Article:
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Letter: Understand the numbers to avoid panic

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SIR – I could be a concert pianist. I have all my digits and senses. But approaching 70 with no musical experience or ability, it is unlikely – unlikely as in 10-million to one.

So to Brockenhurst’s and other councils’ road closures and Covid. There are circa 180,000 people in the New Forest district, which regularly reports zero or one new case a day.

The chance of catching the virus by briefly passing a stranger in a high street is unlikely – unlikely as in millions to one. Put another way, you are probably 1,000 times more likely to trip on the four-inch kerb that becomes part of the footpath, break your ankle get infected and seriously ill than catch the virus.

We all desperately need to become numerate. We need to understand the difference between a one in 40 chance of being involved in a traffic accident each year (and 2.8 in 100,000 die), which we accept, and the one in a million ‘virus’ chance that is stopping you from going to the shops.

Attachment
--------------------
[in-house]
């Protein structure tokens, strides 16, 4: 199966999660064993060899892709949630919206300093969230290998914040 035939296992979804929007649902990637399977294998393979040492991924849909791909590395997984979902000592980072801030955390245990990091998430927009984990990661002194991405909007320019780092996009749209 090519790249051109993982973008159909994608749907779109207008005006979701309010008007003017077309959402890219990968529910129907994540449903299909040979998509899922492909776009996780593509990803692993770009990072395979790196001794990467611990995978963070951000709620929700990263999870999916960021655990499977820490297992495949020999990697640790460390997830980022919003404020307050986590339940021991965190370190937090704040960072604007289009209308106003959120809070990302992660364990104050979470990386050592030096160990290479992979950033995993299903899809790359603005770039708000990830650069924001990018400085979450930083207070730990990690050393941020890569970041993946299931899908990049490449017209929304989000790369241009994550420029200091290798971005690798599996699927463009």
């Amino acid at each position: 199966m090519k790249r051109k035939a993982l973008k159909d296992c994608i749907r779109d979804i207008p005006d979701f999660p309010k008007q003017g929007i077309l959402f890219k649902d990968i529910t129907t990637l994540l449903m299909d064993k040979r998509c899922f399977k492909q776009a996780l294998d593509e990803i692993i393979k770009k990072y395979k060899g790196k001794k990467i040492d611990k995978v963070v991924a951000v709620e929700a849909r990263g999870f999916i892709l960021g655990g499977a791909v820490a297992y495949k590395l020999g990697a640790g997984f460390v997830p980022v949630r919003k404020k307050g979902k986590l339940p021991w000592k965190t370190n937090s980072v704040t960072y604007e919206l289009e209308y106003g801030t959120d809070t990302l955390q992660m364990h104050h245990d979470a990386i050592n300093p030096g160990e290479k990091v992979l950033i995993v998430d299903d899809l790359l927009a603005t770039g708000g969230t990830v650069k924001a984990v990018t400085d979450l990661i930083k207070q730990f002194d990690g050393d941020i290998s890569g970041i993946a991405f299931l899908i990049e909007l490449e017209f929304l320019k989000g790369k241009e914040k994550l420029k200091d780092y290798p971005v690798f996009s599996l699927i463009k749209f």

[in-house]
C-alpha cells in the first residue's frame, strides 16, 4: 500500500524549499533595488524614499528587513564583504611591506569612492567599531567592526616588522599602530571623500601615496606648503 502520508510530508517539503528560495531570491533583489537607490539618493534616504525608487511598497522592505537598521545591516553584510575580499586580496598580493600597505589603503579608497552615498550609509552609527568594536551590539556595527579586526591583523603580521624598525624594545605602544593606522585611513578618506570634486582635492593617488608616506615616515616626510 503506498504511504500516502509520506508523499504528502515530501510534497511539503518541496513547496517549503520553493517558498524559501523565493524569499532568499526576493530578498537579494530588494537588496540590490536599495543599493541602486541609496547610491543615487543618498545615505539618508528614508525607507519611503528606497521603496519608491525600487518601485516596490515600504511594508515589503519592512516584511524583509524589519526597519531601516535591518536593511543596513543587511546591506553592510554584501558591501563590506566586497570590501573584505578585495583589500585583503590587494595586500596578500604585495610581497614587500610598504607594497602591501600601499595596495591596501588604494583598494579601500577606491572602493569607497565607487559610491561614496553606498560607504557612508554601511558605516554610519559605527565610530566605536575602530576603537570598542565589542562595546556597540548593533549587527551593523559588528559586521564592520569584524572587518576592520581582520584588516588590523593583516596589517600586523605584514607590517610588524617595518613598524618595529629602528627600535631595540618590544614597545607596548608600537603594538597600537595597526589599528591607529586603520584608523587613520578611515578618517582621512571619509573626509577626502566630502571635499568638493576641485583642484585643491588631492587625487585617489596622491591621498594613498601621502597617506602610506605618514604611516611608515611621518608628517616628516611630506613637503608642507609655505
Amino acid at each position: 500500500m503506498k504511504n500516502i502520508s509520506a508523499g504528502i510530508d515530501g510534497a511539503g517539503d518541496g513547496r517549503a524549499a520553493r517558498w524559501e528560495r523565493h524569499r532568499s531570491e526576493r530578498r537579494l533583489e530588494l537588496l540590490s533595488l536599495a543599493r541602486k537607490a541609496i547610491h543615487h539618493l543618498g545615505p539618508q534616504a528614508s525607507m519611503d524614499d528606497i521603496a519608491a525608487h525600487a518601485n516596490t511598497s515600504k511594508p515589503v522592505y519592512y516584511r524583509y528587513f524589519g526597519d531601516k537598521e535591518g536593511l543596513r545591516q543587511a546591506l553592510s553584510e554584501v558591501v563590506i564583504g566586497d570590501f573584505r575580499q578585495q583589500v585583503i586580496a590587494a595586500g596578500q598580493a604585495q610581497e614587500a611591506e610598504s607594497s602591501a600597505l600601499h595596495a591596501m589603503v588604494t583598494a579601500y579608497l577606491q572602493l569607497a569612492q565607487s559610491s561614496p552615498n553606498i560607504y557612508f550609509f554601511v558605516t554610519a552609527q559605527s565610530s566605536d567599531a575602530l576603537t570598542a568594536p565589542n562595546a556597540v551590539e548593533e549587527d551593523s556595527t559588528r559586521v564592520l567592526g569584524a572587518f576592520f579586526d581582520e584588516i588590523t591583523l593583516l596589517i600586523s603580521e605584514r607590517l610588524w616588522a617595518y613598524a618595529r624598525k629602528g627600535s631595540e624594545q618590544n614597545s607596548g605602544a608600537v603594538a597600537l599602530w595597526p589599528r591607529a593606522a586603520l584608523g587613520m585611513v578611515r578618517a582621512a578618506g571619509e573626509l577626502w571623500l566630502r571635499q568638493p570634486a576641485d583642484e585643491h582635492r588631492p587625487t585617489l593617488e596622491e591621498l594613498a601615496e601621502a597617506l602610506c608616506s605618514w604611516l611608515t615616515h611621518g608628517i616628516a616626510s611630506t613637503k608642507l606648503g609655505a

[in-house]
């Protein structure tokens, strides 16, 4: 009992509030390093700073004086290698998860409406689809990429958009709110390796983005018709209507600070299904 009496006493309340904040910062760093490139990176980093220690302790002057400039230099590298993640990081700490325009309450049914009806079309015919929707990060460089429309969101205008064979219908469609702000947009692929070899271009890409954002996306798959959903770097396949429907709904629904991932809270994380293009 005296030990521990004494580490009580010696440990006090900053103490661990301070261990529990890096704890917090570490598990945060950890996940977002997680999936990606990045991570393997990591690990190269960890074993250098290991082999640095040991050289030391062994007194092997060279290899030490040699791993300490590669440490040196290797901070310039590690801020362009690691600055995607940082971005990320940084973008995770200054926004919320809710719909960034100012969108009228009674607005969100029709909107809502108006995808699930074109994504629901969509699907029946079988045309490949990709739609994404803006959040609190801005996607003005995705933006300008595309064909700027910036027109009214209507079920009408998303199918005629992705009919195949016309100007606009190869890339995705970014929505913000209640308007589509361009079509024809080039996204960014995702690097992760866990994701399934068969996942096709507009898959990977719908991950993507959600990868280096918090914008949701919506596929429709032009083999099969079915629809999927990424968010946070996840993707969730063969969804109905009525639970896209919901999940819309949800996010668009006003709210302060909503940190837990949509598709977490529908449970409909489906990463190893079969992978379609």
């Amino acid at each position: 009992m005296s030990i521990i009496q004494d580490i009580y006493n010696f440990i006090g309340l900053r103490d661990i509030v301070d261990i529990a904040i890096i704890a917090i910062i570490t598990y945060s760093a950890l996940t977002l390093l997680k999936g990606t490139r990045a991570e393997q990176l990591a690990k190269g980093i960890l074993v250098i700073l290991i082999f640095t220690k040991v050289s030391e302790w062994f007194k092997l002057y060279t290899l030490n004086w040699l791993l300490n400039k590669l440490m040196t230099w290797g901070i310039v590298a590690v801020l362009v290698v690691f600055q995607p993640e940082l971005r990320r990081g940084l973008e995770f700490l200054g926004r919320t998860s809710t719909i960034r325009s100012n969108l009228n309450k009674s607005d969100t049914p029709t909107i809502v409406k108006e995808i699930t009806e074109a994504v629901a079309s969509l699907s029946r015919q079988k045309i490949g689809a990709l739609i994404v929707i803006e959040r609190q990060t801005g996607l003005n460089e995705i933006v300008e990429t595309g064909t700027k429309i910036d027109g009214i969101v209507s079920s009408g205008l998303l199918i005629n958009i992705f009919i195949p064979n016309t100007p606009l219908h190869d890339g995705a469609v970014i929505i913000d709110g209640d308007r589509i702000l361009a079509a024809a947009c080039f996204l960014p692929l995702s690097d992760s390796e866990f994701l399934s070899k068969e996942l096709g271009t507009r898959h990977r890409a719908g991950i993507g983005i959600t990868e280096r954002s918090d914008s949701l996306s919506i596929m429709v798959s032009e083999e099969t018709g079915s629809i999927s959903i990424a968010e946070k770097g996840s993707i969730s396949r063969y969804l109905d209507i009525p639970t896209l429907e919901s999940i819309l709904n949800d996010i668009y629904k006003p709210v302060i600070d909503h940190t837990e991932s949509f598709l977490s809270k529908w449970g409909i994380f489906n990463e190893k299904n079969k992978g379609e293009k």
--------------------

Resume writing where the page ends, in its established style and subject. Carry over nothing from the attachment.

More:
If you hire a car in USA, traffic fatalities are four times higher per unit population – but you wouldn’t hesitate to do so.

We all love a good panic. And fear sells. So the media won’t always inform you. Some risks are valid; the elderly and immuno-compromised are at perhaps a one in 1,000 risk of serious illness if and when there is a second spike. But not right now fortunately.

If we do not understand numbers, if we do not understand risks, there is a danger that we will spend our time sitting indoors, thinking we can be a concert pianist. And that is a terrible option.

Peter Padfield,


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